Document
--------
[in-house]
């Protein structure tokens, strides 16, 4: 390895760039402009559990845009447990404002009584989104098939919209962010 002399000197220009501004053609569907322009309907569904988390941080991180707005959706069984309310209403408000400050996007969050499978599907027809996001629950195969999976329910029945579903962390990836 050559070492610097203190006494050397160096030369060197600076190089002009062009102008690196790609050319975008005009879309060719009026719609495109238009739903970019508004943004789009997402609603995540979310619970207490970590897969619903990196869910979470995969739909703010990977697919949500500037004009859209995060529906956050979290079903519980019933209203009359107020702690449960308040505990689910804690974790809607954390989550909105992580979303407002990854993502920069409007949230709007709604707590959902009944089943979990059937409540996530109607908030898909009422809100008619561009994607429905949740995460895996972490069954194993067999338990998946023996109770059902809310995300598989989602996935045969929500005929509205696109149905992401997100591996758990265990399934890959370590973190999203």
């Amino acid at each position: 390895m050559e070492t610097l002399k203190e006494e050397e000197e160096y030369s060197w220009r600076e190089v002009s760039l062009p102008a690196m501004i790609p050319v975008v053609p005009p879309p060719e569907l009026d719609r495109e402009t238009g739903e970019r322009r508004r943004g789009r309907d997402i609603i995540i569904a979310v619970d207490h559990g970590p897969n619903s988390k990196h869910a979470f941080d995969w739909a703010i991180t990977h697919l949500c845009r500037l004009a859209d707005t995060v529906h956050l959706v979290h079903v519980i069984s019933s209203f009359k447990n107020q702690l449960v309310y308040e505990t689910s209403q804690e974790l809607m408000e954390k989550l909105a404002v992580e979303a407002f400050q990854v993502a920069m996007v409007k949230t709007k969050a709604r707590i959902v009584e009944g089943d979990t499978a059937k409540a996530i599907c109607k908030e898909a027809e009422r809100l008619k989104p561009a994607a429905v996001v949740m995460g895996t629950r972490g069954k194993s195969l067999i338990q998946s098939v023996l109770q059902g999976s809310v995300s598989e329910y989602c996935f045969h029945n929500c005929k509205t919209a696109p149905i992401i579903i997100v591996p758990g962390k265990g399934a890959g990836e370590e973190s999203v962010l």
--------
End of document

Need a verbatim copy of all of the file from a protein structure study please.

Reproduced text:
[in-house]
């Protein structure tokens, strides 16, 4: 390895760039402009559990845009447990404002009584989104098939919209962010 002399000197220009501004053609569907322009309907569904988390941080991180707005959706069984309310209403408000400050996007969050499978599907027809996001629950195969999976329910029945579903962390990836 050559070492610097203190006494050397160096030369060197600076190089002009062009102008690196790609050319975008005009879309060719009026719609495109238009739903970019508004943004789009997402609603995540979310619970207490970590897969619903990196869910979470995969739909703010990977697919949500500037004009859209995060529906956050979290079903519980019933209203009359107020702690449960308040505990689910804690974790809607954390989550909105992580979303407002990854993502920069409007949230709007709604707590959902009944089943979990059937409540996530109607908030898909009422809100008619561009994607429905949740995460895996972490069954194993067999338990998946023996109770059902809310995300598989989602996935045969929500005929509205696109149905992401997100591996758990265990399934890959370590973190999203």
């Amino acid at each position: 390895m050559e070492t610097l002399k203190e006494e050397e000197e160096y030369s060197w220009r600076e190089v002009s760039l062009p102008a690196m501004i790609p050319v975008v053609p005009p879309p060719e569907l009026d719609r495109e402009t238009g739903e970019r322009r508004r943004g789009r309907d997402i609603i995540i569904a979310v619970d207490h559990g970590p897969n619903s988390k990196h869910a979470f941080d995969w739909a703010i991180t990977h697919l949500c845009r500037l004009a859209d707005t995060v529906h956050l959706v979290h079903v519980i069984s019933s209203f009359k447990n107020q702690l449960v309310y308040e505990t689910s209403q804690e974790l809607m408000e954390k989550l909105a404002v992580e979303a407002f400050q990854v993502a920069m996007v409007k949230t709007k969050a709604r707590i959902v009584e009944g089943d979990t499978a059937k409540a996530i599907c109607k908030e898909a027809e009422r809100l008619k989104p561009a994607a429905v996001v949740m995460g895996t629950r972490g069954k194993s195969l067999i338990q998946s098939v023996l109770q059902g999976s809310v995300s598989e329910y989602c996935f045969h029945n929500c005929k509205t919209a696109p149905i992401i579903i997100v591996p758990g962390k265990g399934a890959g990836e370590e973190s999203v962010l």